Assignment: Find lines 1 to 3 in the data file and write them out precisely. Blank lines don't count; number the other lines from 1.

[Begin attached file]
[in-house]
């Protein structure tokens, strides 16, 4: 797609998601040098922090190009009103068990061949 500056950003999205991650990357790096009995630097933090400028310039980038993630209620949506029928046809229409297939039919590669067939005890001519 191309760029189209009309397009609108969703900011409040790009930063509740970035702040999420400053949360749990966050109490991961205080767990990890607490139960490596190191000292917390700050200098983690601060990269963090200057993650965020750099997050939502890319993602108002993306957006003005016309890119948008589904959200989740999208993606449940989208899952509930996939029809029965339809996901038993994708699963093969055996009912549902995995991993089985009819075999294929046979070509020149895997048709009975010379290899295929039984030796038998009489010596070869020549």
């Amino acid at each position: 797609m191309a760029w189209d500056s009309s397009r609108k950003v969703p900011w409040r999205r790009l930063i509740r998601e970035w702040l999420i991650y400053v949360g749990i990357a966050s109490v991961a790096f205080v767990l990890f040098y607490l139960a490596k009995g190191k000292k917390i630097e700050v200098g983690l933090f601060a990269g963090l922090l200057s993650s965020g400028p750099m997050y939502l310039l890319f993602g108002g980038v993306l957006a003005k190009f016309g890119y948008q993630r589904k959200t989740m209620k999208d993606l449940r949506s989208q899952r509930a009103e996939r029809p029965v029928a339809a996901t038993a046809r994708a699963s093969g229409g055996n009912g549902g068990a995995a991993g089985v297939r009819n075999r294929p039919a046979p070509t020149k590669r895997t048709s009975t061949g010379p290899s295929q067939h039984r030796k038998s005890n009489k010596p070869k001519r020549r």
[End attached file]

[in-house]
């Protein structure tokens, strides 16, 4: 797609998601040098922090190009009103068990061949 500056950003999205991650990357790096009995630097933090400028310039980038993630209620949506029928046809229409297939039919590669067939005890001519 191309760029189209009309397009609108969703900011409040790009930063509740970035702040999420400053949360749990966050109490991961205080767990990890607490139960490596190191000292917390700050200098983690601060990269963090200057993650965020750099997050939502890319993602108002993306957006003005016309890119948008589904959200989740999208993606449940989208899952509930996939029809029965339809996901038993994708699963093969055996009912549902995995991993089985009819075999294929046979070509020149895997048709009975010379290899295929039984030796038998009489010596070869020549």
């Amino acid at each position: 797609m191309a760029w189209d500056s009309s397009r609108k950003v969703p900011w409040r999205r790009l930063i509740r998601e970035w702040l999420i991650y400053v949360g749990i990357a966050s109490v991961a790096f205080v767990l990890f040098y607490l139960a490596k009995g190191k000292k917390i630097e700050v200098g983690l933090f601060a990269g963090l922090l200057s993650s965020g400028p750099m997050y939502l310039l890319f993602g108002g980038v993306l957006a003005k190009f016309g890119y948008q993630r589904k959200t989740m209620k999208d993606l449940r949506s989208q899952r509930a009103e996939r029809p029965v029928a339809a996901t038993a046809r994708a699963s093969g229409g055996n009912g549902g068990a995995a991993g089985v297939r009819n075999r294929p039919a046979p070509t020149k590669r895997t048709s009975t061949g010379p290899s295929q067939h039984r030796k038998s005890n009489k010596p070869k001519r020549r």